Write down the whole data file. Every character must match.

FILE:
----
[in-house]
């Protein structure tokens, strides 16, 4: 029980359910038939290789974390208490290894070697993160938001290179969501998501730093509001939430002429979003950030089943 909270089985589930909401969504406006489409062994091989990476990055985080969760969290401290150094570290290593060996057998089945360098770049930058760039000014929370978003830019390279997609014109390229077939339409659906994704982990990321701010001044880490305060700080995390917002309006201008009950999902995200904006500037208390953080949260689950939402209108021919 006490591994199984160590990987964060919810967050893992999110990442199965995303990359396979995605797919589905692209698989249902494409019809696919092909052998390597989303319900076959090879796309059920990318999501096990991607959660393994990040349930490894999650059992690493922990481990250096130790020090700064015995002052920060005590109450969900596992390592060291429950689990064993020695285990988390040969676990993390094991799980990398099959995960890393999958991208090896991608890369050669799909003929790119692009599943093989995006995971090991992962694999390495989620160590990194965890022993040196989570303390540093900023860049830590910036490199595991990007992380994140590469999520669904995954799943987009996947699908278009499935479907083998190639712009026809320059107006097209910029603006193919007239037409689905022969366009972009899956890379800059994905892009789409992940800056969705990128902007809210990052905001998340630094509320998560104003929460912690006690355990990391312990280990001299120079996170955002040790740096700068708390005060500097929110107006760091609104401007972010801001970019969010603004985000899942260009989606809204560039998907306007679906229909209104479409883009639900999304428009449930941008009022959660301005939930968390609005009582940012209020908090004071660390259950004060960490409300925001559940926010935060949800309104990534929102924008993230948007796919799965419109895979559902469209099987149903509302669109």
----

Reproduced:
[in-house]
């Protein structure tokens, strides 16, 4: 029980359910038939290789974390208490290894070697993160938001290179969501998501730093509001939430002429979003950030089943 909270089985589930909401969504406006489409062994091989990476990055985080969760969290401290150094570290290593060996057998089945360098770049930058760039000014929370978003830019390279997609014109390229077939339409659906994704982990990321701010001044880490305060700080995390917002309006201008009950999902995200904006500037208390953080949260689950939402209108021919 006490591994199984160590990987964060919810967050893992999110990442199965995303990359396979995605797919589905692209698989249902494409019809696919092909052998390597989303319900076959090879796309059920990318999501096990991607959660393994990040349930490894999650059992690493922990481990250096130790020090700064015995002052920060005590109450969900596992390592060291429950689990064993020695285990988390040969676990993390094991799980990398099959995960890393999958991208090896991608890369050669799909003929790119692009599943093989995006995971090991992962694999390495989620160590990194965890022993040196989570303390540093900023860049830590910036490199595991990007992380994140590469999520669904995954799943987009996947699908278009499935479907083998190639712009026809320059107006097209910029603006193919007239037409689905022969366009972009899956890379800059994905892009789409992940800056969705990128902007809210990052905001998340630094509320998560104003929460912690006690355990990391312990280990001299120079996170955002040790740096700068708390005060500097929110107006760091609104401007972010801001970019969010603004985000899942260009989606809204560039998907306007679906229909209104479409883009639900999304428009449930941008009022959660301005939930968390609005009582940012209020908090004071660390259950004060960490409300925001559940926010935060949800309104990534929102924008993230948007796919799965419109895979559902469209099987149903509302669109």